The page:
Food Relief for Margaret River’s Hidden Hungry

What springs to mind when you think about Margaret River…
Beach-houses? Quirky cafes? Hunger?


According to Lydell Huntly, Centre Manager at the Margaret River Community Resource Centre (CRC) there’s a side of Margaret River most tourists never see.

“In a town like this, it’s easy to see the wealth, it’s easy to see the polished presentation of a tourist destination and assume that it doesn’t have a portion of the community that really struggles to access affordable food.”

It’s difficult to gauge the extent of the crisis, but the CRC’s twice weekly soup kitchen provides a shocking insight.

“We serve on average 171 meals per night. That’s people who are coming for a healthy feed a couple of times a week”

With the support of Foodbank Bunbury, the CRC also hands out 10 to 20 food hampers a month. It wasn’t cost effective to have staff drive to the Bunbury branch, so until recently they’d been sourcing locally. We were able to get them the extra help they needed, sending the truck south with a bulk order of hampers.

“We’ve got a great arrangement with one of our local supermarkets, but this is good in terms of staff hours and it’s actually a very cost-effective way for us to purchase the basic goods. We do try to supplement it, because it is what it is, it’s the basics and we add to that with the fresh stuff.”

The hampers are just one part of the emergency relief the centre offers to those in crisis.

“We recently had a young man in who is a full-time carer for his father. Together they are wearing out the highway getting his dad to medical appointments. The income from a carers pension and an aged pension are simply not enough to cover the costs of increased local rents and the transport costs of regular medical appointments in Busselton. The Foodbank WA boxes provide food staples and the emergency relief food vouchers allow this young man to purchase fresh food items such as fruit and vegetables, meat and other items.”

While the need for food relief isn’t new to Margaret River, people’s ability to make ends meet has been impacted by increased rental costs through a shortage of housing stock. The pandemic has led to a big increase in Western Australians holidaying at home, more people working from home and many people returning home from overseas. Lydell reports seeing an increasing number of singles living 5 or 6 people to a house in order to make ends meet.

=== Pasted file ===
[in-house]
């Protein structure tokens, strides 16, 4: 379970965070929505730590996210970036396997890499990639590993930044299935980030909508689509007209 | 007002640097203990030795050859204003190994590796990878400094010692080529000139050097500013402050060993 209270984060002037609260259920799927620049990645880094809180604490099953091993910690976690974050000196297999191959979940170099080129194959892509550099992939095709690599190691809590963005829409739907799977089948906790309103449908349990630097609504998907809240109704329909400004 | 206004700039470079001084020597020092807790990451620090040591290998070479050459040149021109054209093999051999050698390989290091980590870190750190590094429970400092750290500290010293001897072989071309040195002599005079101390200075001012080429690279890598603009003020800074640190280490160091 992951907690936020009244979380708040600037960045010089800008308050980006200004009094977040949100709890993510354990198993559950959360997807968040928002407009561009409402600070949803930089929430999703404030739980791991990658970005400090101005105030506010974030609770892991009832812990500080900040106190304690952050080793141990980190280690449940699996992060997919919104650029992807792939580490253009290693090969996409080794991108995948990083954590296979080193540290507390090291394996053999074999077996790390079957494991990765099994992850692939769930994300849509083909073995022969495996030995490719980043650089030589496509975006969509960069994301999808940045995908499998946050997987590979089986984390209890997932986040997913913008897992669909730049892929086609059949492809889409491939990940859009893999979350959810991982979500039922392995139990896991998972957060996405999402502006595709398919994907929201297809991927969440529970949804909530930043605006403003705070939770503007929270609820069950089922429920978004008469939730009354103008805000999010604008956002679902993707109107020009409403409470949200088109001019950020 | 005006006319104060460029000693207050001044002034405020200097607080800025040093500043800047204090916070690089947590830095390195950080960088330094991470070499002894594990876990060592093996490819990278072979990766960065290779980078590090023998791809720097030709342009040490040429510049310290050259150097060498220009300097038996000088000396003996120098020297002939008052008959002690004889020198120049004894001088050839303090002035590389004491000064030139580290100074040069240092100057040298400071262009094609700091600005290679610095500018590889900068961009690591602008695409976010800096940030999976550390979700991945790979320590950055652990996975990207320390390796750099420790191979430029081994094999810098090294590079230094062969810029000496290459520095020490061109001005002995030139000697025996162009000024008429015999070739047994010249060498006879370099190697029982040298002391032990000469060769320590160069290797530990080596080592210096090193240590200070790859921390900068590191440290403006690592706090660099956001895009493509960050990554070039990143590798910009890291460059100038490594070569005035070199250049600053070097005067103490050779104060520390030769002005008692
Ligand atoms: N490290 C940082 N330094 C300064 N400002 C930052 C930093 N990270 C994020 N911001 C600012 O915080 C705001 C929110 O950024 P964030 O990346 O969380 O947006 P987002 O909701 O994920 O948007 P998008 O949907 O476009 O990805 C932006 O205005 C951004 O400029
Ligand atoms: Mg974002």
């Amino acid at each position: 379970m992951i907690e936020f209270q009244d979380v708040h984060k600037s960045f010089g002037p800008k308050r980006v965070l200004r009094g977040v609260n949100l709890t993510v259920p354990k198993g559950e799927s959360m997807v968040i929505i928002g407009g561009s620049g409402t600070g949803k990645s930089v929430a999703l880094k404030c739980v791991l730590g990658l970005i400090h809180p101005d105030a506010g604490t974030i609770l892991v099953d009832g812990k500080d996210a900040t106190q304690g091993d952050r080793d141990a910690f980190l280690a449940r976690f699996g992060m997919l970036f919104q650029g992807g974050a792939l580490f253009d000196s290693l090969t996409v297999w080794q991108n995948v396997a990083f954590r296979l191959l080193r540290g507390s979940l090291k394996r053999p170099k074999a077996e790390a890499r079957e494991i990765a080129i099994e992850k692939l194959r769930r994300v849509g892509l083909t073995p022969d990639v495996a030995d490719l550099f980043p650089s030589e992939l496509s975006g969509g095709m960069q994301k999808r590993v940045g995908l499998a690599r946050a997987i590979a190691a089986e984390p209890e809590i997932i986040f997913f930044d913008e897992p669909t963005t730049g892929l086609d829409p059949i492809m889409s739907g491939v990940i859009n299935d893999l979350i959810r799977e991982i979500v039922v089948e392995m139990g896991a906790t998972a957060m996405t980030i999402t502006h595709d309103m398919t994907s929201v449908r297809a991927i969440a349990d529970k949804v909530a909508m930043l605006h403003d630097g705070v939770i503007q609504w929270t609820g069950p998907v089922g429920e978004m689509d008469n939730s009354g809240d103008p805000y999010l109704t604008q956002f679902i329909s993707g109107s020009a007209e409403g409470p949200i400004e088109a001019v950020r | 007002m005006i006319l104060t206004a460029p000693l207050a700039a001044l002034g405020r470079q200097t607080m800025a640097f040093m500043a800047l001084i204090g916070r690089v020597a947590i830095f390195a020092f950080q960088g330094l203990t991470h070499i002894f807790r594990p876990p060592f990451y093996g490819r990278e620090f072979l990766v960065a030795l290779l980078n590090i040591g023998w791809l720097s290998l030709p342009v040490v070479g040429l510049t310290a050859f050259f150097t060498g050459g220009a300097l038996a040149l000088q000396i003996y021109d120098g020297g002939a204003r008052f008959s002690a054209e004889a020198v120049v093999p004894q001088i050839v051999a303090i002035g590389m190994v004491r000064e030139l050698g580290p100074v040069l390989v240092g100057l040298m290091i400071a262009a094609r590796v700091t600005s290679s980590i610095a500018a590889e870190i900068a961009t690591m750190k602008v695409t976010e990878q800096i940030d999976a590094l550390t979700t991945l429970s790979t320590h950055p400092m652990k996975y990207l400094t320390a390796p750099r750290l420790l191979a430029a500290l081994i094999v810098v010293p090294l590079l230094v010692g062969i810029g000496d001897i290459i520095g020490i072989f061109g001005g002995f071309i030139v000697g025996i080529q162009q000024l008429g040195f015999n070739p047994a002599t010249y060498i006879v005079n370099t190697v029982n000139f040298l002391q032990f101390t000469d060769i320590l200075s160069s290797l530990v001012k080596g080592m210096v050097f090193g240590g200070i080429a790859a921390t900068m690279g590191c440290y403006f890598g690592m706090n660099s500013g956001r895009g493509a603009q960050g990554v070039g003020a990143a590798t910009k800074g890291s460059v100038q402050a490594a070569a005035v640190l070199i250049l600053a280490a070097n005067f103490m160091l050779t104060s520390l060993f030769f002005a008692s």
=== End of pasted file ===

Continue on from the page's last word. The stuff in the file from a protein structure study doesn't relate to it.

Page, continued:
“When 60 to 70 percent of your fortnightly income is going on your rent – once you’ve covered all your other costs and driven to work, it doesn’t leave a lot for food.”

Pensioners and those living primarily on income support from Centrelink are often unable to cover unexpected bills. Lydell said there are a number of people who seek help from the centre three or four times a year for emergency relief, “when registration comes in, or the car needs repairs – those sporadic larger bills – the person’s ability to meet their living costs is knocked for six.”

“We recently provided Foodbank WA boxes to a young single mother who despite working part time and receiving parenting payments through Centrelink, is not able to earn enough to save for unexpected bills. Rising rental costs and managing sole parent responsibilities while working means she is struggling financially.”

“When the Covid supplements kicked in, many were actually on a better income than they had been for years. We didn’t see our regular clientele as much because most of them had almost double their normal income.”

It was a short reprieve; when the supplements ended in March, many again found themselves struggling to make ends meet.

Lydell believes Foodbank WA’s increased mobility into regional areas is “a game changer for us.”

“It minimises the amount of our staff time that has to be used in going and stocking our own food supplies because it comes ready prepared through Foodbank WA. There’s a whole range of things we do – emergency referrals, running shower and laundry facilities for people who are homeless and so on. If we can be at the front desk helping people in whatever way they need, that’s a win for us.”

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